With many short-term reauthorizations of the National Flood Insurance Program, EXPOSURE considers how the private insurance market can bolster its presence in the U.S. flood arena and overcome some of the challenges it faces. According to Federal Emergency Management Agency (FEMA), as of June 30, 2017, the National Flood Insurance Program (NFIP) had around five million policies in force, representing a total in-force written premium exceeding US$3.5 billion and an overall exposure of about US$1.25 trillion. Florida alone accounts for over a third of those policies, with over 1.7 million in force in the state, representing premiums of just under US$1 billion. However, with the RMS Exposure Source Database estimating approximately 85 million residential properties alone in the U.S., the NFIP only encompasses a small fraction of the overall number of properties exposed to flood, considering floods can occur throughout the country. Factors limiting the reach of the program have been well documented: the restrictive scope of NFIP policies, the fact that mandatory coverage applies only to special flood hazard plains, the challenges involved in securing elevation certificates, the cost and resource demands of conducting on-site inspections, the poor claims performance of the NFIP, and perhaps most significant the refusal by many property owners to recognize the threat posed by flooding. At the time of writing, the NFIP is once again being put to the test as Hurricane Harvey generates catastrophic floods across Texas. As the affected regions battle against these unprecedented conditions, it is highly likely that the resulting major losses will add further impetus to the push for a more substantive private flood insurance market. The Private Market Potential While the private insurance sector shoulders some of the flood coverage, it is a drop in the ocean, with RMS estimating the number of private flood policies to be around 200,000. According to Dan Alpay, line underwriter for flood and household at Hiscox London Market, private insurers represent around US$300 to US$400 million of premium — although he adds that much of this is in “big- ticket policies” where flood has been included as part of an all-risks policy. “In terms of stand-alone flood policies,” he says, “the private market probably only represents about US$100 million in premiums — much of which has been generated in the last few years, with the opening up of the flood market following the introduction of the Biggert-Waters Flood Insurance Reform Act of 2012 and the Homeowner Flood Insurance Affordability Act of 2014.” But it is clear therefore that the U.S. flood market represents one of the largest untapped insurance opportunities in the developed world, with trillions of dollars of property value at risk across the country. “It is extremely rare to have such a huge potential market like this,” says Alpay, “and we are not talking about a risk that the market does not understand. It is U.S. catastrophe business, which is a sector that the private market has extensive experience in. And while most insurers have not provided specific cover for U.S. flood before, they have been providing flood policies in many other countries for many years, so have a clear understanding of the peril characteristics. And I would also say that much of the experience gained on the U.S. wind side is transferable to the flood sector.” Yet while the potential may be colossal, the barriers to entry are also significant. First and foremost, there is the challenge of going head-to-head with the NFIP itself. While there is concerted effort on the part of the U.S. government to facilitate a greater private insurer presence in the flood market as part of its reauthorization, the program has presided over the sector for almost 50 years and competing for those policies will be no easy task. “The main problem is changing consumer behavior,” believes Alpay. “How do we get consumers who have been buying policies through the NFIP since 1968 to appreciate the value of a private market product and trust that it will pay out in the event of a loss? While you may be able to offer a product that on paper is much more comprehensive and provides a better deal for the insured, many will still view it as risky given their inherent trust in the government.” For many companies, the aim is not to compete with the program, but rather to source opportunities beyond the flood zones, accessing the potential that exists outside of the mandatory purchase requirements. But to do this, property owners who are currently not located in these zones need to understand that they are actually in an at-risk area and need to consider purchasing flood cover. This can be particularly challenging in locations where homeowners have never experienced a damaging flood event. Another market opportunity lies in providing coverage for large industrial facilities and high-value commercial properties, according to Pete Dailey, vice president of product management at RMS. “Many businesses already purchase NFIP policies,” he explains, “in fact those with federally insured mortgages and locations in high-risk flood zones are required to do so. “However,” he continues, “most businesses with low-to-moderate flood risk are unaware that their business policy excludes flood damage to the building, its contents and losses due to business interruption. Even those with NFIP coverage have a US$500,000 limit and could benefit from an excess policy. Insurers eager to expand their books by offering new product options to the commercial lines will facilitate further expansion of the private market.” Assessing the Flood Level But to be able to effectively target this market, insurers must first be able to ascertain what the flood exposure levels really are. The current FEMA flood mapping database spans 20,000 individual plains. However, much of this data is out of date, reflecting limited resources, which, coupled with a lack of consistency in how areas have been mapped using different contractors, means their risk assessment value is severely limited. While a proposal to use private flood mapping studies instead of FEMA maps is being considered, the basic process of maintaining flood plain data is an immense problem given the scale. With the U.S. exposed to flood in virtually every location, this makes it a high-resolution peril, meaning there is a long list of attributes and inter-dependent dynamic factors influencing what flood risk in a particular area might be. With 100 years of scientific research, the physics of flooding itself is well understood, the issue has been generating the data and creating the model at sufficient resolution to encompass all of the relevant factors from an insurance perspective. In fact, to manage the scope of the data required to release the RMS U.S. Flood Hazard Maps for a small number of return periods required the firm to build a supercomputer, capitalizing on immense Cloud-based technology to store and manage the colossal streams of information effectively. With such data now available, insurers are in a much better position to generate functional underwriting maps – FEMA maps were never drawn up for underwriting purposes. The new hazard maps provide actual gradient and depth of flooding data, to get away from the ‘in’ or ‘out’ discussion, allowing insurers to provide detail, such as if a property is exposed to two to three feet of flooding at a 1-in-100 return period. No Clear Picture Another hindrance to establishing a clear flood picture is the lack of a systematic database of the country’s flood defense network. RMS estimates that the total network encompasses some 100,000 miles of flood defenses; however, FEMA’s levy network accounts for approximately only 10 percent of this. Without the ability to model existing flood defenses accurately,  higher frequency, lower risk events are overestimated. To help counter this lack of defense data, RMS developed the capability within its U.S. Inland Flood HD Model to identify the likelihood of such measures being present and, in turn, assess the potential protection levels. Data shortage is also limiting the potential product spectrum. If an insurer is not able to demonstrate to a ratings agency or regulator what the relationship between different sources of flood risk (such as storm surge and river flooding) is for a given portfolio, then it could reduce the range of flood products they can offer. Insurers also need the tools and the data to differentiate the more complicated financial relationships, exclusions and coverage options relative to the nature of the events that could occur. Launching into the Sector In May 2016, Hiscox London Market launched its FloodPlus product into the U.S. homeowners sector, following the deregulation of the market. Distributed through wholesale brokers in the U.S., the policy is designed to offer higher limits and a wider scope than the NFIP. “We initially based our product on the NFIP policy with slightly greater coverage,” Alpay explains, “but we soon realized that to firmly establish ourselves in the market we had to deliver a policy of sufficient value to encourage consumers to shift from the NFIP to the private market. “As we were building the product and setting the limits,” he continues, “we also looked at how to price it effectively given the lack of granular flood information. We sourced a lot of data from external vendors in addition to proprietary modeling which we developed ourselves, which enabled us to build our own pricing system. What that enabled us to do was to reduce the process time involved in buying and activating a policy from up to 30 days under the NFIP system to a matter of minutes under FloodPlus.” This sort of competitive edge will help incentivize NFIP policyholders to make a switch. “We also conducted extensive market research through our coverholders,” he adds, “speaking to agents operating within the NFIP system to establish what worked and what didn’t, as well as how claims were handled.” “We soon realized that to firmly establish ourselves … we had to deliver a policy of sufficient value to encourage consumers to shift from the NFIP to the private market”  Dan Alpay Hiscox London Market Since launch, the product has been amended on three occasions in response to customer demand. “For example, initially the product offered actual cash value on contents in line with the NFIP product,” he adds. “However, after some agent feedback, we got comfortable with the idea of providing replacement cost settlement, and we were able to introduce this as an additional option which has proved successful.” To date, coverholder demand for the product has outstripped supply, he says. “For the process to work efficiently, we have to integrate the FloodPlus system into the coverholder’s document issuance system. So, given the IT integration process involved plus the education regarding the benefits of the product, it can’t be introduced too quickly if it is to be done properly.” Nevertheless, growing recognition of the risk and the need for coverage is encouraging to those seeking entry into this emerging market. A Market in the Making The development of a private U.S. flood insurance market is still in its infancy, but the wave of momentum is building. Lack of relevant data, particularly in relation to loss history, is certainly dampening the private sector’s ability to gain market traction. However, as more data becomes available, modeling capabilities improve, and insurer products gain consumer trust by demonstrating their value in the midst of a flood event, the market’s potential will really begin to flow. “Most private insurers,” concludes Alpay, “are looking at the U.S. flood market as a great opportunity to innovate, to deliver better products than those currently available, and ultimately to give the average consumer more coverage options than they have today, creating an environment better for everyone involved.” The same can be said for the commercial and industrial lines of business where stakeholders are actively searching for cost savings and improved risk management. Climate Complications As the private flood market emerges, so too does the debate over how flood risk will adjust to a changing climate. “The consensus today among climate scientists is that climate change is real and that global temperatures are indeed on the rise,” says Pete Dailey, vice president of product management at RMS. “Since warmer air holds more moisture, the natural conclusion is that flood events will become more common and more severe. Unfortunately, precipitation is not expected to increase uniformly in time or space, making it difficult to predict where flood risk would change in a dramatic way.” Further, there are competing factors that make the picture uncertain. “For example,” he explains, “a warmer environment can lead to reduced winter snowpack, and, in turn, reduced springtime melting. Thus, in regions susceptible to springtime flooding, holding all else constant, warming could potentially lead to reduced flood losses.” For insurers, these complications can make risk selection and portfolio management more complex. “While the financial implications of climate change are uncertain,” he concludes, “insurers and catastrophe modelers will surely benefit from climate change research and byproducts like better flood hazard data, higher resolution modeling and improved analytics being developed by the climate science community.”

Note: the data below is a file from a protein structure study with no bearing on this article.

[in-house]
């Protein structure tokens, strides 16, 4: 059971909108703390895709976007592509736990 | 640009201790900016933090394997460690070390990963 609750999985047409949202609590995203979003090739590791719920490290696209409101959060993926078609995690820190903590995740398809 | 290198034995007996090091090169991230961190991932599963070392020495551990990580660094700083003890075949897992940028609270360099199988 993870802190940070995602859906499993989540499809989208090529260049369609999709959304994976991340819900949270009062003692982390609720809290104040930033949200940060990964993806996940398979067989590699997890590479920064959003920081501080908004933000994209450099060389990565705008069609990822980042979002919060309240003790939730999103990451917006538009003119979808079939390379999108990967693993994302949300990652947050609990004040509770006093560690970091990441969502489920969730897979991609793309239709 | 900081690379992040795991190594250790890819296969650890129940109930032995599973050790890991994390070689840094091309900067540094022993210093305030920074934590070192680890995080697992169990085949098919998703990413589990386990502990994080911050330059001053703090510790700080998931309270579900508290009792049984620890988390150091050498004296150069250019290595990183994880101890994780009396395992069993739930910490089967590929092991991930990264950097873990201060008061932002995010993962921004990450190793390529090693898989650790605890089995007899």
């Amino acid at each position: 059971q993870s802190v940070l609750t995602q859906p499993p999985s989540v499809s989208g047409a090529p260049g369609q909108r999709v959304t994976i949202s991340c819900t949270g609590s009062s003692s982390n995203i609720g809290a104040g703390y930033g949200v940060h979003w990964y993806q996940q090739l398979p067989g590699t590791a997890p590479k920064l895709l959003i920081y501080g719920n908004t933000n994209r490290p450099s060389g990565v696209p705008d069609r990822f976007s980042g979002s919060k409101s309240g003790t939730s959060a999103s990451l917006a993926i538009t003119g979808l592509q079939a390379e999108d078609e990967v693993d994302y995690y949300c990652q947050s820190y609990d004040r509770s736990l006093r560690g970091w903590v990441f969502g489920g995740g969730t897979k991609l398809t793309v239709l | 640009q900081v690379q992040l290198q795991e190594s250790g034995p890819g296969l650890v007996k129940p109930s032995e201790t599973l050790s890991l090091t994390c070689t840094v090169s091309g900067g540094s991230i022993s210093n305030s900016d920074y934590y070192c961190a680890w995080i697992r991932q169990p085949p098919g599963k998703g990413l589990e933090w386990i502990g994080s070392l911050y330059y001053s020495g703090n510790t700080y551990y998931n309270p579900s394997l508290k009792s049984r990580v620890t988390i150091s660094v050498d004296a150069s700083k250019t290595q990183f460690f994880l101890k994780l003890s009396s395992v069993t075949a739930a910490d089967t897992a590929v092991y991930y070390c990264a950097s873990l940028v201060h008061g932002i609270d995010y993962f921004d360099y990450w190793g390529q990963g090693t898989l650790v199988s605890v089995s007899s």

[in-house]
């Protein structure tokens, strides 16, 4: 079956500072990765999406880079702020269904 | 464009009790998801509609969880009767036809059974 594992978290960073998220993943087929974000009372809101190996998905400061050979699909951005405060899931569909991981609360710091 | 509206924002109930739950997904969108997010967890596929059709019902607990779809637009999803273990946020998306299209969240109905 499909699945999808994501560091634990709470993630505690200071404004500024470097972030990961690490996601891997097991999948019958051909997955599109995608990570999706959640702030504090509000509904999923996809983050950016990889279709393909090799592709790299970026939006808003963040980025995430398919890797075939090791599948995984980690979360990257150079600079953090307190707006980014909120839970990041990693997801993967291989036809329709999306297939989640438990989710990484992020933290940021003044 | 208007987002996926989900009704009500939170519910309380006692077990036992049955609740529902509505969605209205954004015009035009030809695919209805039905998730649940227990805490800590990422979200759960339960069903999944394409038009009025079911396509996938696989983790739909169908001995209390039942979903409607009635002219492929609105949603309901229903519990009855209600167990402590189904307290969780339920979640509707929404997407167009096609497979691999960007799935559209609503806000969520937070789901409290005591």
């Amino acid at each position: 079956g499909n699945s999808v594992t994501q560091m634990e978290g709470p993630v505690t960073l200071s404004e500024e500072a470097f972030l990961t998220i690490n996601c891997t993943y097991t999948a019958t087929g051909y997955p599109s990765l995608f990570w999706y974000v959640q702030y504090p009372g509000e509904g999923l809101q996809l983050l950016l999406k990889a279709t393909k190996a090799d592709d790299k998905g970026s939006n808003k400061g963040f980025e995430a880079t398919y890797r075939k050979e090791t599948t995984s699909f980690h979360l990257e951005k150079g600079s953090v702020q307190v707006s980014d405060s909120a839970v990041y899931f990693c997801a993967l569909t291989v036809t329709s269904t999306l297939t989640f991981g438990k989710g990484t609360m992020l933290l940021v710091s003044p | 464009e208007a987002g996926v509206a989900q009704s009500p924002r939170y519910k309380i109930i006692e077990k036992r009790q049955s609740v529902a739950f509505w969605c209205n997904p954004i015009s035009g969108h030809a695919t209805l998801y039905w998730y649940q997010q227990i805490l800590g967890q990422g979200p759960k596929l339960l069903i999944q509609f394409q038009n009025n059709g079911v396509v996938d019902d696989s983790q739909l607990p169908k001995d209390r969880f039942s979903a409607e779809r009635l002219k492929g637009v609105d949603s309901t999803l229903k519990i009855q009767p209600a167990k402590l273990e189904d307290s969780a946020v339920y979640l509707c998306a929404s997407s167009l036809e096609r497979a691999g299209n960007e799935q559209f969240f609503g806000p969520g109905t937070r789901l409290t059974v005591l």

EDITOR